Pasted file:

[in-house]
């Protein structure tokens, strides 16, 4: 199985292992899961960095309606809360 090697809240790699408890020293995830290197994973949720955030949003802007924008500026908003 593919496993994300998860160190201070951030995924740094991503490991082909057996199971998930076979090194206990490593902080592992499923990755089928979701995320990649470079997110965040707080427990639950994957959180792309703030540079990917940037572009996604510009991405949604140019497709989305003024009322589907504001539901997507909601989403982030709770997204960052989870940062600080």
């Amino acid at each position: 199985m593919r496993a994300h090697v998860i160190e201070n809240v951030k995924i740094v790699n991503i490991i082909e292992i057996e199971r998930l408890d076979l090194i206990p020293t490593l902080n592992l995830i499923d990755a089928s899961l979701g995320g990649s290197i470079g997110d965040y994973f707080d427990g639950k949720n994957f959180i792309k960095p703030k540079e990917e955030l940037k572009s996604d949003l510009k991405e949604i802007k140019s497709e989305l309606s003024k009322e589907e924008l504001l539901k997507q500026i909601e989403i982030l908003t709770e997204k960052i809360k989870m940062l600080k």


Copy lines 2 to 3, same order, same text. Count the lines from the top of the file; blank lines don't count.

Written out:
């Protein structure tokens, strides 16, 4: 199985292992899961960095309606809360 090697809240790699408890020293995830290197994973949720955030949003802007924008500026908003 593919496993994300998860160190201070951030995924740094991503490991082909057996199971998930076979090194206990490593902080592992499923990755089928979701995320990649470079997110965040707080427990639950994957959180792309703030540079990917940037572009996604510009991405949604140019497709989305003024009322589907504001539901997507909601989403982030709770997204960052989870940062600080």
């Amino acid at each position: 199985m593919r496993a994300h090697v998860i160190e201070n809240v951030k995924i740094v790699n991503i490991i082909e292992i057996e199971r998930l408890d076979l090194i206990p020293t490593l902080n592992l995830i499923d990755a089928s899961l979701g995320g990649s290197i470079g997110d965040y994973f707080d427990g639950k949720n994957f959180i792309k960095p703030k540079e990917e955030l940037k572009s996604d949003l510009k991405e949604i802007k140019s497709e989305l309606s003024k009322e589907e924008l504001l539901k997507q500026i909601e989403i982030l908003t709770e997204k960052i809360k989870m940062l600080k």